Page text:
An Indian perspective on China: Pallavi Aiyar

shaolin abbot and me.jpg

Author Pallavi Aiyar with a Shaolin Monk

Pallavi Aiyar, China correspondent for The Hindu and author of the new book ‘Smoke and Mirrors’, answers some questions about India and China.

You can read an excerpt from the book on Danwei here.

Q: What is India doing well in terms of development, and bringing prosperity to its people? And China? And what are the two countries doing badly?

A: Well, both are experimenting with economic reforms although the pace and scope of these reforms differs. One of the greatest lacunae in India is administrative reform, so that we have a bloated administration that is not held to account for its shoddy implementation of legislation intended to help the poor. In China on the other hand, it’s the lack of political reform that hampers accountability.

But to answer this question beyond superficialities one needs to first look at the issue of how the state in the two countries derives its legitimacy. In India legitimacy is derived from process while in China, it’s increasingly drawn from performance. In India, the process of getting elected and the fact that citizens participate actively in the political process provides governments with their legitimacy. Ironically, the result is that once in power performance is not always as important for a government as the fact of having been elected. In other words the means (of getting elected) become more important than the end (of good governance as defined by delivery of public goods etc).

Nonetheless, in a country like India, where so many have historically been deprived of a voice, this “process” of political participation has real value. It also helps create an underlying political stability. For decades western political scientists have been predicting a balkanization of India on the basis of the argument that the country lacks a centre/coherence. However, against all odds, India has proved the pessimists wrong. Today, democracy as a political process is so entrenched in the country and culture that a question mark no longer hangs over its political future. As a result India is able to withstand major external and internal shocks without fear of implosion or explosion.

In post-Mao China on the other hand, the legitimacy of the CCP is increasingly tied to its ability to deliver economic growth. The party has thus emerged as a pragmatic and goal oriented entity rather than one driven by ideology. Its authoritarian nature has moreover allowed the ends to justify the means. Compared to India, China’s economic reforms have thus been more consistent and less liable to be hijacked by special interest groups (like organised labour- which in India accounts for less than 5 percent of the labour force but has successfully obstructed any kind of labour reform till today).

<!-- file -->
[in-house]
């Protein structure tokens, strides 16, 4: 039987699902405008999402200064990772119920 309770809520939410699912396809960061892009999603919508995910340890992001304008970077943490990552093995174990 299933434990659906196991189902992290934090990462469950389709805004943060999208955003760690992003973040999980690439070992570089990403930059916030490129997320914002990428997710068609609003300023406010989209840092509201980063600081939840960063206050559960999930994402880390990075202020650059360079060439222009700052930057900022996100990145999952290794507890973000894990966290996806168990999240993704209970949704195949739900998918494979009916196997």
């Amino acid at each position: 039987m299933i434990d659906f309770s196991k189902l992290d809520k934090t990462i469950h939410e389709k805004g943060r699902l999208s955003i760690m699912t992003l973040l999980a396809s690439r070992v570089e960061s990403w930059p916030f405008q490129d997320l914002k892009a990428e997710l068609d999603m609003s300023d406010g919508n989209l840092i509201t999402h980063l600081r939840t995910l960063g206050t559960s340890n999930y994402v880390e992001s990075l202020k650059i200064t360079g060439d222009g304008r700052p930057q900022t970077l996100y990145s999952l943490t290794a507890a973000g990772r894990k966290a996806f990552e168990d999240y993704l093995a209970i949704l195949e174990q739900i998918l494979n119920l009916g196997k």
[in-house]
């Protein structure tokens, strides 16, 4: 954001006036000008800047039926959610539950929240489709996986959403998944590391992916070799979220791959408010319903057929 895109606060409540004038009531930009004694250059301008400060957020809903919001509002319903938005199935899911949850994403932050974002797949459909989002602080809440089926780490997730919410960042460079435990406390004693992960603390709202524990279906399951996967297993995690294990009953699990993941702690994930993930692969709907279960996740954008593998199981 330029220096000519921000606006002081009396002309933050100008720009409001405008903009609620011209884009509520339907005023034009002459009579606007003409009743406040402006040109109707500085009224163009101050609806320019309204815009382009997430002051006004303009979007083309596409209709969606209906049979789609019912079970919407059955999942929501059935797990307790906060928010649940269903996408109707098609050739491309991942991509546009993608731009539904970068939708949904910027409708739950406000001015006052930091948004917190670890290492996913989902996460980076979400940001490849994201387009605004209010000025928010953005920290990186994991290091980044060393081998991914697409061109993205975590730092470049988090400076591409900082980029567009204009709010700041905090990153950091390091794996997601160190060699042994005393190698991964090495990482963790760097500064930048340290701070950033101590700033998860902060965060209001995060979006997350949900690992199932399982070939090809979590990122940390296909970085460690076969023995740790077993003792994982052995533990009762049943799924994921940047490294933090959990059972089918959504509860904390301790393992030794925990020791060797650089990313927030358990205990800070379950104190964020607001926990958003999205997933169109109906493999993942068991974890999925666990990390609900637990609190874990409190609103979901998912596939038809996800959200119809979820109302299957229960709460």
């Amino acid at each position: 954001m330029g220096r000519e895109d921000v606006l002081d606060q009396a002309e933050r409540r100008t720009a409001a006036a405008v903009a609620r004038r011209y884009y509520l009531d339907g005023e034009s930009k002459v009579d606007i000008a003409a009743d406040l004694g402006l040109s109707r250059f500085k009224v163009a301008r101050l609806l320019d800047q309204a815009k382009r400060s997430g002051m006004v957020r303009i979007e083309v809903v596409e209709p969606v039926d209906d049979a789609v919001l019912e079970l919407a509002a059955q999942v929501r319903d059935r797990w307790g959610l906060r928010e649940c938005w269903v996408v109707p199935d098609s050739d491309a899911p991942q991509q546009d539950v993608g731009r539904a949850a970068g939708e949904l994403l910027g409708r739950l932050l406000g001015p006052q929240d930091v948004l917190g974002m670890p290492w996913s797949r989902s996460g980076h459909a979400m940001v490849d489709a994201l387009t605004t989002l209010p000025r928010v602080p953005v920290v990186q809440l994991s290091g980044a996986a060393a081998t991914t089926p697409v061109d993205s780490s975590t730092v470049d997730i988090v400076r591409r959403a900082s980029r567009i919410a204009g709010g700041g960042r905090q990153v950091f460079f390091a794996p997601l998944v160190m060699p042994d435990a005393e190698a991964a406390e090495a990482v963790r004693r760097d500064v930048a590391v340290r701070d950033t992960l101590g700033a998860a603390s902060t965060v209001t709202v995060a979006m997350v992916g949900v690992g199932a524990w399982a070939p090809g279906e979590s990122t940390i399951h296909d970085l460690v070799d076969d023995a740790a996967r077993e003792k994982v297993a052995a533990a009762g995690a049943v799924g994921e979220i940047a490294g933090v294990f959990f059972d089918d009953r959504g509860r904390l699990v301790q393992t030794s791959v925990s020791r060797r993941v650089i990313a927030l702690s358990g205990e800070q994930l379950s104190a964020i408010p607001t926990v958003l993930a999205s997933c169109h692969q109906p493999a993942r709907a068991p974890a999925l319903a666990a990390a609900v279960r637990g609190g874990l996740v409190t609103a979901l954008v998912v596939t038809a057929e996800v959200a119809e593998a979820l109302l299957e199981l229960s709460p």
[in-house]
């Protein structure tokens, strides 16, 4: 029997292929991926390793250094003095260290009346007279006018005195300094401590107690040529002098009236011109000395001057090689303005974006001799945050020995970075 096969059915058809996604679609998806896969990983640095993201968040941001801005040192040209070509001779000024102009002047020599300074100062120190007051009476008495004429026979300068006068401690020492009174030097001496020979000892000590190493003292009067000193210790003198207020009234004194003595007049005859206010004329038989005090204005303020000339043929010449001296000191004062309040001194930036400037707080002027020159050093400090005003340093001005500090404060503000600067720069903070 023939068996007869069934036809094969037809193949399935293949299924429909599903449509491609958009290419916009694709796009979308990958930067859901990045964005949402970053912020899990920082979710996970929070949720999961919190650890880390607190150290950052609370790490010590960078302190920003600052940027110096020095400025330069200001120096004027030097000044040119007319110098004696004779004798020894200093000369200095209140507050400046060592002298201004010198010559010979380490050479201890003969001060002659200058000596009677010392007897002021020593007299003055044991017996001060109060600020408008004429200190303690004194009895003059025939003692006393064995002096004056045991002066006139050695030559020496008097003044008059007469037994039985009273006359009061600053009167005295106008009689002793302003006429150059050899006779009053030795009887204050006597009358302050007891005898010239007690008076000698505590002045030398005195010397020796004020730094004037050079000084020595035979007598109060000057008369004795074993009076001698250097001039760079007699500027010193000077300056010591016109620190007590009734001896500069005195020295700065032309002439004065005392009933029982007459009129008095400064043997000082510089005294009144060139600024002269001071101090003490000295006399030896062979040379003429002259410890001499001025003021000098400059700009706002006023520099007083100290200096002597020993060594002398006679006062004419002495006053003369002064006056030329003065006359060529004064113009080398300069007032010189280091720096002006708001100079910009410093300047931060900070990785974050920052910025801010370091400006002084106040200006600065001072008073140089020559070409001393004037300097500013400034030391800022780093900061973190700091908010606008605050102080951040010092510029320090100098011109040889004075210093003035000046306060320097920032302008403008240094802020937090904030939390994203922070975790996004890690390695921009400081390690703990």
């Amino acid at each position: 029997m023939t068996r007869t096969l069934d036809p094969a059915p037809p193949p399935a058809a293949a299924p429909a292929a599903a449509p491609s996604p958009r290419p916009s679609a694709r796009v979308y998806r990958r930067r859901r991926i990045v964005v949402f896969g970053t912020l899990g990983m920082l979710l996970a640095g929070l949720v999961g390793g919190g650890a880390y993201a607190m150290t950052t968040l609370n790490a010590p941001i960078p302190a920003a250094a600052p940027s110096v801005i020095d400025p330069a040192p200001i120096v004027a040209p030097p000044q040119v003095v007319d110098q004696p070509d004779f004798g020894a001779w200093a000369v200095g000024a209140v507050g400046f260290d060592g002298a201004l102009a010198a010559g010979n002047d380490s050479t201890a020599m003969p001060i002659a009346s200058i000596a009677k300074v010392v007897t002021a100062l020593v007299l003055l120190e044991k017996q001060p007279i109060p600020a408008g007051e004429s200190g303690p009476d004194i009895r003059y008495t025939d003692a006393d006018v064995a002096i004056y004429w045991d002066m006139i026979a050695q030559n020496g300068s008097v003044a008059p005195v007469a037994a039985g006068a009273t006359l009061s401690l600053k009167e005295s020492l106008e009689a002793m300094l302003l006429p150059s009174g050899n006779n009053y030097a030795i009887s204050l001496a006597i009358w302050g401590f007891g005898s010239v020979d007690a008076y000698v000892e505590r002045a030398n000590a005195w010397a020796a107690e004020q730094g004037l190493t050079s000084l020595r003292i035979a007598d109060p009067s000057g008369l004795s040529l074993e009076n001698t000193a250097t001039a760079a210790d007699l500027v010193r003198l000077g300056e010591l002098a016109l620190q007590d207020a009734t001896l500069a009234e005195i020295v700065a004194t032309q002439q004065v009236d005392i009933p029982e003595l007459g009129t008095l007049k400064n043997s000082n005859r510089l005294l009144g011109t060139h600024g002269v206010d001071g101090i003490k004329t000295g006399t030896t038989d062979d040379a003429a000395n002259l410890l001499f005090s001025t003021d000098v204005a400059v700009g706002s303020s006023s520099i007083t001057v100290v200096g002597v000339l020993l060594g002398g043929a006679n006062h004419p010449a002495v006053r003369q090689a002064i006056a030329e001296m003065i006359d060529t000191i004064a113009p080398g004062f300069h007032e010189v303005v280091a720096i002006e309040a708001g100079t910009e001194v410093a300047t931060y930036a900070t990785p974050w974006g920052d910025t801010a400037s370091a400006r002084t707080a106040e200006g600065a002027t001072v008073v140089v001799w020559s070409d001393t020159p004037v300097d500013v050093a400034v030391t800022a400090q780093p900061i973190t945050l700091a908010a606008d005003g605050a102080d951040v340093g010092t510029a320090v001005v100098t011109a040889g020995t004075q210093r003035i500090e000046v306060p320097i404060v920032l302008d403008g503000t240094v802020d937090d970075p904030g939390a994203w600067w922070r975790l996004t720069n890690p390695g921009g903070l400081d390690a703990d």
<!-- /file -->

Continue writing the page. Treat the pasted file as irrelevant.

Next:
The fact that the CCP does not rule in coalition (in India there are well over a dozen parties in the current Congress-led ruling coalition) and is also not circumscribed by time limits to its stint in power, allows Beijing to draw up and develop long-term strategies for the country’s development. In India, the all-consuming focus on elections and extreme populism of political parties combined with the extremely narrow agenda of many of the single-issue caste and other parties means that long-term coherent strategies for developing the country are far more difficult to draft and even harder to implement.

Finally, China started its reform process from a social base that was much more advanced than India’s. By 1978 China’s literacy and health care parameters were already far superior to India’s so that despite its contemporary challenges in the fields of education and health, Beijing’s record trumps that of New Delhi’s.

To put it crudely: what India does badly is deliver public goods like water, electricity and primary schools where teachers actually show up. China’s greatest failure on the other hand is its inability to manage dissent and diversity. Its propensity to ignore or criminalize dissenting opinions ultimately leaves the country with a question mark over its political future; one that India for all its surface anarchy no longer has. China’s ability to withstand a major external or internal shock is untested and the result is less certain than in the case of India. China’s political future is thus less secure than India’s.

Q: Can India learn from China’s development experience and vide versa, or are the two countries just too different in culture, ethnic make-up, geography and history to make comparisons worthwhile?

A: Comparisons between the two are worthwhile up to a point, as long as it is kept in mind that superficial similarities aside India and China are not only different in terms their modern political avatars, but have historically been very different cultures. India’s philosophical and cultural underpinnings were steeped in metaphysics, ontology and epistemology forming major intellectual planks of Hinduism/Buddhism/Jainism etc. Territorial integrity and notions of empire were much less central to India’s image of itself. As a result, the Indian civilization was more of a conceptual rather than geographic entity; less united territorially and politically than the Chinese empire.